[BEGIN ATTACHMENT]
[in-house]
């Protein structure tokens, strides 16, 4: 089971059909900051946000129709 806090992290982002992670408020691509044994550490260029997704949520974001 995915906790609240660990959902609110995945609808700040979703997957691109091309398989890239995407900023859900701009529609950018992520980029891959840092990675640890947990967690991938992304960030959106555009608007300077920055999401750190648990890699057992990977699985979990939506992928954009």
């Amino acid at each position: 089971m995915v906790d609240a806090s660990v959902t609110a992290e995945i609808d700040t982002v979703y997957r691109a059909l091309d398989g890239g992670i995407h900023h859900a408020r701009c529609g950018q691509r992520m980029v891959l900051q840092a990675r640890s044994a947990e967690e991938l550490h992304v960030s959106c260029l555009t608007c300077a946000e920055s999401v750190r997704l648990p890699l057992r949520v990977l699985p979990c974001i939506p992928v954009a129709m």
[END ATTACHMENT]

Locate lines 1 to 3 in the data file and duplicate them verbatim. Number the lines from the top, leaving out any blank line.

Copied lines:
[in-house]
């Protein structure tokens, strides 16, 4: 089971059909900051946000129709 806090992290982002992670408020691509044994550490260029997704949520974001 995915906790609240660990959902609110995945609808700040979703997957691109091309398989890239995407900023859900701009529609950018992520980029891959840092990675640890947990967690991938992304960030959106555009608007300077920055999401750190648990890699057992990977699985979990939506992928954009």
């Amino acid at each position: 089971m995915v906790d609240a806090s660990v959902t609110a992290e995945i609808d700040t982002v979703y997957r691109a059909l091309d398989g890239g992670i995407h900023h859900a408020r701009c529609g950018q691509r992520m980029v891959l900051q840092a990675r640890s044994a947990e967690e991938l550490h992304v960030s959106c260029l555009t608007c300077a946000e920055s999401v750190r997704l648990p890699l057992r949520v990977l699985p979990c974001i939506p992928v954009a129709m």